I believe that the idea of home and planting yourself somewhere you love is the only way you can actually get somewhere. I really like the idea of helping people create that base, and helping people create an environment they love to be in.

I’d like for people to think of my brand as something that they feel cozy in — they feel excited about being planted somewhere, instead of jumping around and living a life they saw on Instagram and thought was cool. That’s such a shitty way to think about life. Be where you are! I struggle with it too, but I hope that by creating a home, there’s this element of grounding and not trying to travel to where every blogger has gone. That’s a lofty goal for a homeware brand, but I’d love for people to think of me as that.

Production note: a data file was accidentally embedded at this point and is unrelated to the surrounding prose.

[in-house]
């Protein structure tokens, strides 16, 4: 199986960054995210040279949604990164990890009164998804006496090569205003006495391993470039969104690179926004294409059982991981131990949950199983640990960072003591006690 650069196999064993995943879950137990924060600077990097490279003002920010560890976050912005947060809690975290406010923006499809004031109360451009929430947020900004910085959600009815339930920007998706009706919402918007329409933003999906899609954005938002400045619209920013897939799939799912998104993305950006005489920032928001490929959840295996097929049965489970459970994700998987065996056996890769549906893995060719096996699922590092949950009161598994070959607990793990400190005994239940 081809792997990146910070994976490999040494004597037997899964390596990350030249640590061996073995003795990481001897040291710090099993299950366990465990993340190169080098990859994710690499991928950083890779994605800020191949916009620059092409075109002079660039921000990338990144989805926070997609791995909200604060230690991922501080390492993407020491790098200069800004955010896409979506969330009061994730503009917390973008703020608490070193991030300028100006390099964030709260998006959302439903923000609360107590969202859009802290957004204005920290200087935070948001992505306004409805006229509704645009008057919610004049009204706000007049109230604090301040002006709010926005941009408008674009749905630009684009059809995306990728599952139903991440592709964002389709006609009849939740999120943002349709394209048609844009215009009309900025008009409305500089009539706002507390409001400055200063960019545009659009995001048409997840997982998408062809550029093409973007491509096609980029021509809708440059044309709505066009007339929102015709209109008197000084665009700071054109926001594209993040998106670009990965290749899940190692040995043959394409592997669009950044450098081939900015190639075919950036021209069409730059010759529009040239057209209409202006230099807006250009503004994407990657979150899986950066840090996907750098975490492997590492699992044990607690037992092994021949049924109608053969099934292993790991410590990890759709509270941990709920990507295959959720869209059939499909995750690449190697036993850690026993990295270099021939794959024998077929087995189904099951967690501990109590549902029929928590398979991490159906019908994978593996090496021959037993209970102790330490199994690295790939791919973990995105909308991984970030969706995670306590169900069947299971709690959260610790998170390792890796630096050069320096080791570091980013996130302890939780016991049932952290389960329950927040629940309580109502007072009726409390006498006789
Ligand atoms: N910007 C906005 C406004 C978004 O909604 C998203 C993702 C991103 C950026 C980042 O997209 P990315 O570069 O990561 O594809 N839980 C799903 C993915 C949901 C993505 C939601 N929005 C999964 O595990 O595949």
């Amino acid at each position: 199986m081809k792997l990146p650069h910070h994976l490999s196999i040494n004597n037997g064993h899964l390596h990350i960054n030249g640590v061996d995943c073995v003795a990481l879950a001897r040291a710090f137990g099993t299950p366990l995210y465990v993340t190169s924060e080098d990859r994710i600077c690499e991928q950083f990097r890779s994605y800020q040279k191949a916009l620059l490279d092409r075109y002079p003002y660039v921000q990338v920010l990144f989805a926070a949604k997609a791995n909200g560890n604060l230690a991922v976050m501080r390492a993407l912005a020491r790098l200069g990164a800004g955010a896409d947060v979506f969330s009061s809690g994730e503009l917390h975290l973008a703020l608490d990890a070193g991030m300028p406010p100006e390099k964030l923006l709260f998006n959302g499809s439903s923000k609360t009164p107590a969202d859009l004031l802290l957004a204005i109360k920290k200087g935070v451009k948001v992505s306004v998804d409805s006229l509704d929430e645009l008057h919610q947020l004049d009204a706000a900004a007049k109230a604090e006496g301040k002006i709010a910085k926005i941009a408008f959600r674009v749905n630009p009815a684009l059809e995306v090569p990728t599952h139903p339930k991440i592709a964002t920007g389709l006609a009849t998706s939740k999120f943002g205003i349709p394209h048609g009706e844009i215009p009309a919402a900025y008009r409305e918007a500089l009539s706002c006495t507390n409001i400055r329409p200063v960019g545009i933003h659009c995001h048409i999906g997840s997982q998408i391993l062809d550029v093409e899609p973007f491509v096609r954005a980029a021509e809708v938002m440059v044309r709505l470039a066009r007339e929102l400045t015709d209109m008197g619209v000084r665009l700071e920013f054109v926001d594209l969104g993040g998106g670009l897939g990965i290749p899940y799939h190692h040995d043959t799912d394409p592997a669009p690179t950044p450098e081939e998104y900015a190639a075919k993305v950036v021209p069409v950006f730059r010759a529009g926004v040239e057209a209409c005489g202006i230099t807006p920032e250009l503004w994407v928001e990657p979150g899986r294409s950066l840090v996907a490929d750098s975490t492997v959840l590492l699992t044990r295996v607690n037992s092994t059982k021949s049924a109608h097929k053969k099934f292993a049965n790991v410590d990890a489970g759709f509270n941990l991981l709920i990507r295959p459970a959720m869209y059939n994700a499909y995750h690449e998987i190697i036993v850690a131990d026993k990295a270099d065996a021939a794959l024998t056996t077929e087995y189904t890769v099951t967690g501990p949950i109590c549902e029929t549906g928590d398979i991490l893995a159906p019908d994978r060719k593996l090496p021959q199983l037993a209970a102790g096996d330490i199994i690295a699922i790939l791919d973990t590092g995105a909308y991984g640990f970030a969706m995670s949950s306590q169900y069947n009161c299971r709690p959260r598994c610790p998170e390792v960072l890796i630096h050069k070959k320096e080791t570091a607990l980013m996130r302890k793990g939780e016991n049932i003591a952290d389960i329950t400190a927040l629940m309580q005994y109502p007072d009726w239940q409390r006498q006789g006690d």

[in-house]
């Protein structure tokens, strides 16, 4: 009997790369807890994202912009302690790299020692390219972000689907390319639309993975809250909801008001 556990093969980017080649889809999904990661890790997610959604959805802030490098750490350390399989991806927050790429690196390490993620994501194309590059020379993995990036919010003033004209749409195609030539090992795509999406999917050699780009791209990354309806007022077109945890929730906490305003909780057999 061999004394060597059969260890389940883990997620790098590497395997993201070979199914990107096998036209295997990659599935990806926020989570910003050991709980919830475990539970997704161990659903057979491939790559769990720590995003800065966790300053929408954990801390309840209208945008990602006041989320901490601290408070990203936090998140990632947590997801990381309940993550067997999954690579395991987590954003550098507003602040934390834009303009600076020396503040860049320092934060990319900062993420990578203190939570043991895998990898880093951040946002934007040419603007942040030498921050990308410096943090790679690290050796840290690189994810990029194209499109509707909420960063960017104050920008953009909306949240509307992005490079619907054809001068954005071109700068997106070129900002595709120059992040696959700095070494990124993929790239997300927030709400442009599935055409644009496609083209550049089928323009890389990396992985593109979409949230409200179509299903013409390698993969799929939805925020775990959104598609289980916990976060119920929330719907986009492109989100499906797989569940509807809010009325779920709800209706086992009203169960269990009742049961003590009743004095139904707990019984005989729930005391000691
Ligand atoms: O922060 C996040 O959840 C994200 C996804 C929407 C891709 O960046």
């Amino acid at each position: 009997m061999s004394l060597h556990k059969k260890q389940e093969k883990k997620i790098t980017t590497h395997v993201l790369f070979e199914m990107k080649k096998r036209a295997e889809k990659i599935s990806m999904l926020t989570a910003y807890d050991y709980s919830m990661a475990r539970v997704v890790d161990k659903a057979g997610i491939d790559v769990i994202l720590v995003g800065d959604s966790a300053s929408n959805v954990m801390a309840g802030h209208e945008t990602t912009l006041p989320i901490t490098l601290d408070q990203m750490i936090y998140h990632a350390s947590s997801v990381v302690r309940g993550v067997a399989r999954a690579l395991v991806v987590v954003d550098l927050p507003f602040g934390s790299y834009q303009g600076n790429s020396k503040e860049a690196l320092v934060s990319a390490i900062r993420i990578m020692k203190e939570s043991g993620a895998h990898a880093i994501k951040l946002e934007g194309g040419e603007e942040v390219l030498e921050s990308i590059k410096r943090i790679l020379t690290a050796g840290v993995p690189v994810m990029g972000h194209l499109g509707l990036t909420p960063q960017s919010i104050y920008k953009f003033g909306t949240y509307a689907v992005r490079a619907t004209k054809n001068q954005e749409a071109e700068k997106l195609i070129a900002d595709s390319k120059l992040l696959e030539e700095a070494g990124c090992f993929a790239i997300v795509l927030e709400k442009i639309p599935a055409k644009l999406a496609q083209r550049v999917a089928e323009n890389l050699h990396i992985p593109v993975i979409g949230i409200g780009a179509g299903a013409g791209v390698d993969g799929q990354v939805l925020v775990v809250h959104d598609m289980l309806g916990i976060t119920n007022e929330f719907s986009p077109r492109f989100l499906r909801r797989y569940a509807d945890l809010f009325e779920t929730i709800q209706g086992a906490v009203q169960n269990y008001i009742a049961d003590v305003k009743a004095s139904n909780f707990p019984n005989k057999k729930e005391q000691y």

It’s about inviting people into an experience. I used to host a lot of dinner parties and have people over, and that felt so cozy and true to who I am, and therefore my brand. I want to do that here so people can feel what that feeling really is.

And if we’re talking big-time dreams, I want to open a little hotel on the ocean and have it be all of my products, and incorporate some spa rituals, like the one from Oaxaca, to have it feel like and inhabit what my brand truly is. Describing my brand and writing about it isn’t something I’ve always been good at, so I’d rather show people.